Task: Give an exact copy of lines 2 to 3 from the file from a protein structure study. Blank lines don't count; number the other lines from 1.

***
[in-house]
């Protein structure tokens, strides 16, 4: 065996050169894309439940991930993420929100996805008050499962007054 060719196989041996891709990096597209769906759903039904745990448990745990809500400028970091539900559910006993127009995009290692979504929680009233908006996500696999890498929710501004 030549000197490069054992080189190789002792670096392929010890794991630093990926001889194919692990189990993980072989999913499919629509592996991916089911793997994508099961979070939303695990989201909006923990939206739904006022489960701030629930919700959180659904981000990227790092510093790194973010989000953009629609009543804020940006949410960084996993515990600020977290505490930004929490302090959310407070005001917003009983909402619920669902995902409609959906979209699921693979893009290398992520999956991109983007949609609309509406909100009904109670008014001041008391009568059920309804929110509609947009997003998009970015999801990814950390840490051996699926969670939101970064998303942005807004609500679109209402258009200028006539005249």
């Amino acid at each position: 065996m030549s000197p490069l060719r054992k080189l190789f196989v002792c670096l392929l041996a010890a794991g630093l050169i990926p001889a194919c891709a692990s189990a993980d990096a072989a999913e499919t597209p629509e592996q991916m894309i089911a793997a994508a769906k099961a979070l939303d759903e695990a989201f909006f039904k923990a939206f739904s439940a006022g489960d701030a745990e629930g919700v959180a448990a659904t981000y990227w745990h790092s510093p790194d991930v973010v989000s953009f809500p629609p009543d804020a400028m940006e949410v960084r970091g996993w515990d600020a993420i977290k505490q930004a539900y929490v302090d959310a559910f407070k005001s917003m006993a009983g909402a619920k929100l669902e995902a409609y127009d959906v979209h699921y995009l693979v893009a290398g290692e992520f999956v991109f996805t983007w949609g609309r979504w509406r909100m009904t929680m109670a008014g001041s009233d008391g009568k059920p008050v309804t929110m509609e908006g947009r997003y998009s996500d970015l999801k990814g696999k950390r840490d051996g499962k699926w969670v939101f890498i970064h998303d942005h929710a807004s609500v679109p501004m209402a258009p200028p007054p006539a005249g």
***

């Protein structure tokens, strides 16, 4: 065996050169894309439940991930993420929100996805008050499962007054 060719196989041996891709990096597209769906759903039904745990448990745990809500400028970091539900559910006993127009995009290692979504929680009233908006996500696999890498929710501004 030549000197490069054992080189190789002792670096392929010890794991630093990926001889194919692990189990993980072989999913499919629509592996991916089911793997994508099961979070939303695990989201909006923990939206739904006022489960701030629930919700959180659904981000990227790092510093790194973010989000953009629609009543804020940006949410960084996993515990600020977290505490930004929490302090959310407070005001917003009983909402619920669902995902409609959906979209699921693979893009290398992520999956991109983007949609609309509406909100009904109670008014001041008391009568059920309804929110509609947009997003998009970015999801990814950390840490051996699926969670939101970064998303942005807004609500679109209402258009200028006539005249």
């Amino acid at each position: 065996m030549s000197p490069l060719r054992k080189l190789f196989v002792c670096l392929l041996a010890a794991g630093l050169i990926p001889a194919c891709a692990s189990a993980d990096a072989a999913e499919t597209p629509e592996q991916m894309i089911a793997a994508a769906k099961a979070l939303d759903e695990a989201f909006f039904k923990a939206f739904s439940a006022g489960d701030a745990e629930g919700v959180a448990a659904t981000y990227w745990h790092s510093p790194d991930v973010v989000s953009f809500p629609p009543d804020a400028m940006e949410v960084r970091g996993w515990d600020a993420i977290k505490q930004a539900y929490v302090d959310a559910f407070k005001s917003m006993a009983g909402a619920k929100l669902e995902a409609y127009d959906v979209h699921y995009l693979v893009a290398g290692e992520f999956v991109f996805t983007w949609g609309r979504w509406r909100m009904t929680m109670a008014g001041s009233d008391g009568k059920p008050v309804t929110m509609e908006g947009r997003y998009s996500d970015l999801k990814g696999k950390r840490d051996g499962k699926w969670v939101f890498i970064h998303d942005h929710a807004s609500v679109p501004m209402a258009p200028p007054p006539a005249g």